There’s still no proper progress on the Brexit talks reports Huffington Post.

European officials say the UK’s proposals to get around the issue of the Northern Ireland backstop are just “concepts” that Britain would want to develop after Brexit and so should be “openly and clearly discarded”, according to a diplomatic note seen by BuzzFeed News.
The note is of a meeting on Friday between EU officials and diplomats from the 27 member states. It comes after the UK government sent the EU three documents earlier this week covering food and agriculture as well as sanitary and phytosanitary measures (known as SPS), customs and manufactured goods.
The three “non-paper” — jargon for informal — documents outlined in writing for the first time Boris Johnson’s ideas on how to get around the issue of the backstop, the insurance policy included in the withdrawal agreement that guarantees that the border between Northern Ireland and the Republic of Ireland remains open after Brexit in all circumstances and scenarios, while also protecting the integrity of the EU’s single market.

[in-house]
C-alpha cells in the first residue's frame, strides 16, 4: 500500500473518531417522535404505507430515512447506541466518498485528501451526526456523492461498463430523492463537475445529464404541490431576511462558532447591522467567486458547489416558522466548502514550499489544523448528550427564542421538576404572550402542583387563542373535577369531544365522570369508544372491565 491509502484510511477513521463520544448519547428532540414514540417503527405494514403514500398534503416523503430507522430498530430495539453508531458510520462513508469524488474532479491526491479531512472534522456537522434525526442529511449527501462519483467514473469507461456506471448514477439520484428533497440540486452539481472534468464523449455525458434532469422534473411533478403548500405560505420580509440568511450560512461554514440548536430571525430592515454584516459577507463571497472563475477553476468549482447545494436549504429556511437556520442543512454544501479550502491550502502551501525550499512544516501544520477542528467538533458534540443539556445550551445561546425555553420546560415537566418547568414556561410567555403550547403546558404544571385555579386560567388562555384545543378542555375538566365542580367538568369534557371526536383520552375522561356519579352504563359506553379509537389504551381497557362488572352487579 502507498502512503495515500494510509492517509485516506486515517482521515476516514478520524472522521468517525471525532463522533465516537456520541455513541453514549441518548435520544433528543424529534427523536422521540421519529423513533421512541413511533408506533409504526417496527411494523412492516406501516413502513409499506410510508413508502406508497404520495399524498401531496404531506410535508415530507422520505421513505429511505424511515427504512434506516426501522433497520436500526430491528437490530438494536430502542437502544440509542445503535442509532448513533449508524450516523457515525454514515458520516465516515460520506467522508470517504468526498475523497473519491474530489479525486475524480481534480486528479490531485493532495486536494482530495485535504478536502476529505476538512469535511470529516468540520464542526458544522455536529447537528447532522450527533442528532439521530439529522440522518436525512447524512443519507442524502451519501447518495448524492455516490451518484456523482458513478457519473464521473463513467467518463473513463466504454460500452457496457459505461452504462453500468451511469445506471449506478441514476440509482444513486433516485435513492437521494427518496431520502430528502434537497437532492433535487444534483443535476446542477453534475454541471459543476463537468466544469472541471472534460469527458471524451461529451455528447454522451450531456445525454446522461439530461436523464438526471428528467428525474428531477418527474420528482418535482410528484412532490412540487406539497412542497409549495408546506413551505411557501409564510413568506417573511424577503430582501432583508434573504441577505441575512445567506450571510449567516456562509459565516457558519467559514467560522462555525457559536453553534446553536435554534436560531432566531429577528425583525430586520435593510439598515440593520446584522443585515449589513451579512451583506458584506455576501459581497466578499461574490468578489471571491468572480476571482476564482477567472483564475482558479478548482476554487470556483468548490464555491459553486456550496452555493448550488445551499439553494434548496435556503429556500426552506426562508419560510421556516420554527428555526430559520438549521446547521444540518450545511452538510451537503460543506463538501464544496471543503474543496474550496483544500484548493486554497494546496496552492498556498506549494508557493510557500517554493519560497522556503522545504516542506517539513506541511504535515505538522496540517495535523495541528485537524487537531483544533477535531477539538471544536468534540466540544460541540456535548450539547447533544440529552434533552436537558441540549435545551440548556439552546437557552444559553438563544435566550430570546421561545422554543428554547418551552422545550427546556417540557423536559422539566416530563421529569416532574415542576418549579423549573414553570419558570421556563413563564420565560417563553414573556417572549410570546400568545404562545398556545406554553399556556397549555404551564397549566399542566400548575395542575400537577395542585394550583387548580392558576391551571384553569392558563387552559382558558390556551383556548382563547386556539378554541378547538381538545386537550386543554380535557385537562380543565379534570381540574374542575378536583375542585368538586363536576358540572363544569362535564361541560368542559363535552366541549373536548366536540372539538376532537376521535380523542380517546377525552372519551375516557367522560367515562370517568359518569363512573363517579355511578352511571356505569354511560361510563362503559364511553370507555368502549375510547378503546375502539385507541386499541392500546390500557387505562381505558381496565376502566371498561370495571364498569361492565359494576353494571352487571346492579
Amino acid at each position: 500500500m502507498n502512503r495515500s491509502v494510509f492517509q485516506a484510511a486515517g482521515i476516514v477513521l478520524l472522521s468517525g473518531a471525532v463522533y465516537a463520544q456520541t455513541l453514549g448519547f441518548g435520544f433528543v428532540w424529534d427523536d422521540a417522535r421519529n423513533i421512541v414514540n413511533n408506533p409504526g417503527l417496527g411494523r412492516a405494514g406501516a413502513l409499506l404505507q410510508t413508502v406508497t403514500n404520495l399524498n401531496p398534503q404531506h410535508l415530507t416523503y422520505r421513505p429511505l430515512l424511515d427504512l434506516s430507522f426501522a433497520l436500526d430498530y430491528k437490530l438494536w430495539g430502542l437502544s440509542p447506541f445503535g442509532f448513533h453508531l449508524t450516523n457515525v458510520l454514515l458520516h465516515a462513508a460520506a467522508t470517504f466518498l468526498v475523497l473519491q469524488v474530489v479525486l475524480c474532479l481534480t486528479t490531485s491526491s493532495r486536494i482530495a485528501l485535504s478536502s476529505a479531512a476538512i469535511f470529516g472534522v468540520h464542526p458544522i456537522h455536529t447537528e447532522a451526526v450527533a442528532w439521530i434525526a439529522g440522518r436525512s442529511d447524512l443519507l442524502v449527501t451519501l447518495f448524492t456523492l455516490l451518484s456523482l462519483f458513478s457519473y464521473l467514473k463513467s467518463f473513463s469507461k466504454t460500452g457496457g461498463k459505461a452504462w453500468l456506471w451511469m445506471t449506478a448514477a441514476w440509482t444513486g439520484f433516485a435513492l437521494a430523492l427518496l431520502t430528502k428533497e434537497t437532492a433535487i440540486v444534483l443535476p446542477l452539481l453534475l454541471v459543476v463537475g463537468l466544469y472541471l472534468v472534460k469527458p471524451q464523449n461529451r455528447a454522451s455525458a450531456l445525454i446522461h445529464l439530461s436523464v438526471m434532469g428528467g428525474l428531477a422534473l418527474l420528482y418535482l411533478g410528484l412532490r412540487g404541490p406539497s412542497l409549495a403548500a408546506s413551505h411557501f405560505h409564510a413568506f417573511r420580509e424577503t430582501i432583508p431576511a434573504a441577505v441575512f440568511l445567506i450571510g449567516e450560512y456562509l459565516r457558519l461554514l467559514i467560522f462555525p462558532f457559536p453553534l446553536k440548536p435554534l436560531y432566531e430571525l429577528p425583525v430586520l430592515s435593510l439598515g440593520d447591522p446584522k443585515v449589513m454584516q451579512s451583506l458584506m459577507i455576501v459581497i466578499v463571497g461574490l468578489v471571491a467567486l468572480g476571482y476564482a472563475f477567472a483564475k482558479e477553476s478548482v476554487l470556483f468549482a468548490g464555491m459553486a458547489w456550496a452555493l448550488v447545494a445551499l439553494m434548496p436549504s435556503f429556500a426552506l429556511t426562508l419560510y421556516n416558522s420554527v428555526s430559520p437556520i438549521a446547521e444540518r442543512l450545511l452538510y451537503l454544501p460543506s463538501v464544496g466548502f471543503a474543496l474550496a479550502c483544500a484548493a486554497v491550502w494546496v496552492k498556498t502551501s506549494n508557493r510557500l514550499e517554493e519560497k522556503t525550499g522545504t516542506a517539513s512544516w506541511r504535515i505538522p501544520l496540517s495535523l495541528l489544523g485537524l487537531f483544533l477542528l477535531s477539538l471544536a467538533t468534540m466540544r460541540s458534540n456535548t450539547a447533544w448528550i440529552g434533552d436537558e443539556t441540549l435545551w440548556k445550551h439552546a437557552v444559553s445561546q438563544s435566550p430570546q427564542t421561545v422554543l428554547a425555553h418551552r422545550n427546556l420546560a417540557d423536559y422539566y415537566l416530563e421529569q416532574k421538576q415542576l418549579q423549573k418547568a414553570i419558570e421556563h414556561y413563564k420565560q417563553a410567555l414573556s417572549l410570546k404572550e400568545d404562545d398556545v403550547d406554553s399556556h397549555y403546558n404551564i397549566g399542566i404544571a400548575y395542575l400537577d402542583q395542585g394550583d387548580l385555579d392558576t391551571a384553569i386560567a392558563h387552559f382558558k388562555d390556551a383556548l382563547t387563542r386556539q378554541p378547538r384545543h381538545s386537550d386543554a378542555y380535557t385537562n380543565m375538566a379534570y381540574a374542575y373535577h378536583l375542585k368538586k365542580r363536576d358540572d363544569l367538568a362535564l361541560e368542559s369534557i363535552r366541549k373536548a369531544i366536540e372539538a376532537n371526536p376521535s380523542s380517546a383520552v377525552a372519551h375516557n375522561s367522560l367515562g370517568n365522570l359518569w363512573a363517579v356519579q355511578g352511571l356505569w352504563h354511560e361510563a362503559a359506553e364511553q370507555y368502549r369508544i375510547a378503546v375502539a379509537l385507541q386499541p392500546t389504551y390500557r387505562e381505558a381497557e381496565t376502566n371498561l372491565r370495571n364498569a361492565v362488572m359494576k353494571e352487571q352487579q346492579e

iNews goes a little further, reporting that the UK’s latest proposals have been rejected.

Brussels has rebuffed Britain’s latest attempt to resolve the Brexit deadlock, contradicting ministers’ claims that steady progress is being made in talks with the European Union.
It warned that fresh proposals to identify an alternative to the Irish backstop fell short of European Union demands and lacked crucial detail.
The European Commission reportedly believes that the process is going backwards as the UK plans do not contain the essential elements needed to clinch an agreement.

Coalition cabinet

The Mail muses on what could happen if the government falls.

It has been condemned as the Cabinet of Chaos – a collection of opposition MPs and Tory Remainer rebels who could seize the reins of power if Boris Johnson’s Government falls next month.
Draft lists of how an ‘interim’ Coalition Cabinet would look have been drawn up by Labour and Liberal Democrat strategists. They are planning for a situation where the two parties form a government with Scottish Nationalists and the 21 Tory rebels booted out by Mr Johnson for defying him on Brexit.

And Order-order has a story about a new cross-party group.